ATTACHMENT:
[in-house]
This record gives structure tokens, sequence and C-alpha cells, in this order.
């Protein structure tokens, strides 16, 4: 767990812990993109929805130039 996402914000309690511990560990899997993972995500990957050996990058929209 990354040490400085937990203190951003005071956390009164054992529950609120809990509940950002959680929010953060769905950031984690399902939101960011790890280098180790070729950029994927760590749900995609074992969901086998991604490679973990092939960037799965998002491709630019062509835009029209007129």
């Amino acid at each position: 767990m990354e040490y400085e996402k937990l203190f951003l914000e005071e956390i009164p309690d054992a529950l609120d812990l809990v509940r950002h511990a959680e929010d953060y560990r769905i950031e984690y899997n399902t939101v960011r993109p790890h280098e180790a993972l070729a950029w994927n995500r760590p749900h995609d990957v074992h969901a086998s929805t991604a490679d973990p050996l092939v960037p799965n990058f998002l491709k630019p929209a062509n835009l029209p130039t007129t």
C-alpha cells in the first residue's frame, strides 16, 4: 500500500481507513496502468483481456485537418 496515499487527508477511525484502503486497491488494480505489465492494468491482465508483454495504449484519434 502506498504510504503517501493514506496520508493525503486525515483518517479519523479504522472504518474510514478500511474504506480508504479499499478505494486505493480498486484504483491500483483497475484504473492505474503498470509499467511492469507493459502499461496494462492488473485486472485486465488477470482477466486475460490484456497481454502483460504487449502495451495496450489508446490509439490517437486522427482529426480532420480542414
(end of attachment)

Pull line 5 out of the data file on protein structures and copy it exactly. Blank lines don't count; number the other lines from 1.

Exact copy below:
C-alpha cells in the first residue's frame, strides 16, 4: 500500500481507513496502468483481456485537418 496515499487527508477511525484502503486497491488494480505489465492494468491482465508483454495504449484519434 502506498504510504503517501493514506496520508493525503486525515483518517479519523479504522472504518474510514478500511474504506480508504479499499478505494486505493480498486484504483491500483483497475484504473492505474503498470509499467511492469507493459502499461496494462492488473485486472485486465488477470482477466486475460490484456497481454502483460504487449502495451495496450489508446490509439490517437486522427482529426480532420480542414